Charles Lyell was a great theorist. His Principles of Geology (12 editions between 1830 and 1875) offers his readers a world in equilibrium, where organic and inorganic processes interact and balance; where things move slowly and steadily and naturally within a long timescale.
During the Ordinary General Meeting of the British Geological Society in February 1831 Adam Sedgwick, as president, criticize harshly the geological model of Lyell. Sedgwick made it clear that he accepted the unchanging nature of the fundamental physical laws, but could not believe that 'those secondary combinations' that we call geological processes had remained constant throughout time".
It is clear from such statements that Lyell's Uniformatism was not strictly applied to geology during the 19th century, the "Ice Age" hypothesis was considered an extraordinary event, but finally accepted in a brief period of time.
Surprisingly there was much more aversions against catastrophic theories in the 20th century: the explanation of the Channeled Scablands in Northamerica as result of a cataclysmic flooding was rejected until the 1960s and 1970s, the role of impacts of extraterrestrial bodies for creating craters on the Moon was underestimated until 1960, even more their impact on Earth.
Until 50 years ago it was believed that a characteristic of the Cretaceous-Palaeogene (C/Pg) transition is the apparent lack of a complete stratigraphic record, and until the decade between 1960 and 1970, with the discovery by Alvarez in the gorge of Gubbio, it was believed that the upper limit of the Cretaceous had gone eroded and lost forever.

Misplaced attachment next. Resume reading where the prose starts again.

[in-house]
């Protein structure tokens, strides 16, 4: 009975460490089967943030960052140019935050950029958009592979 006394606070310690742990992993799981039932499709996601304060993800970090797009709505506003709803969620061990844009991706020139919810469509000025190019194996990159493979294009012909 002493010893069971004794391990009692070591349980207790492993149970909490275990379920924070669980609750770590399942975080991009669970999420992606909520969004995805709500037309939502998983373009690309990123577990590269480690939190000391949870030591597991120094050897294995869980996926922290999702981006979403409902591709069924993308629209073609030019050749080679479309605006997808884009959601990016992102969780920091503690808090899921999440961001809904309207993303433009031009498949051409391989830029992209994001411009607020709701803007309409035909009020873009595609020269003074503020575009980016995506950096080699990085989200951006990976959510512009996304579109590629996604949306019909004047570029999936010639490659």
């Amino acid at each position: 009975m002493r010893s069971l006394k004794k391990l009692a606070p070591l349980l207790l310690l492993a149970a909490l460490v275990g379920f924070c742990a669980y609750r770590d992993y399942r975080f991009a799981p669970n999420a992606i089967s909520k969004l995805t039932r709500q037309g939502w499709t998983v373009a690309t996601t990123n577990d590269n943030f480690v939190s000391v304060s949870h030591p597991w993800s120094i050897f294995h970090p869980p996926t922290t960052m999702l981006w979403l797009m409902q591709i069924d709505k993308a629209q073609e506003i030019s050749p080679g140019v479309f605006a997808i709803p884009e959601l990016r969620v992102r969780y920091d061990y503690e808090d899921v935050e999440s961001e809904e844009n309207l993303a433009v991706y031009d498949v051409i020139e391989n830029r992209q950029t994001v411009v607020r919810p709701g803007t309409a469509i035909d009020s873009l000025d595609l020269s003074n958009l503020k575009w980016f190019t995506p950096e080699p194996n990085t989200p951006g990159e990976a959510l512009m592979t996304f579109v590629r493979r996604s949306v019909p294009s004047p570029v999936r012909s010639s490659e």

Alvarez tried to date the sediments of the "Scaglia rossa" formation outcropping in the gorge by the accumulation of rare elements, which in a constant rate reach the earth through micrometeorites and become incorporated in the turbidite deposits. During this research he discovered the today well-known iridium anomaly.
Fig.1. The famous transition between Cretaceous (lower part) and Paleocene (upper part) Scaglia Rossa, in the gorge of Gubbio, foto rotated by 90 degrees.
The origin of this anomalous concentration of element at first remained unknown, a possible explanation, apart from a slow sedimentation resulting in an apparent concentration of micrometeorites, was the impact of a large extraterrestrial mass with a high concentration of these elements.
But there was no further evidence to confirm this hypothesis.
In 1981 Antonio Camargo-Zanoguera and Glen Penfield during a geophysical conference presented their research on a geological mystery discovered 30 years earlier during surveys on the Yucatan peninsula. The two researchers proposed a new interpretation of a circular structure revealed by seismic investigations and buried under 300 to 1.000 meters of sediment, considered of volcanic origin. But their hypothesis - that it was an impact structure - aroused little interest.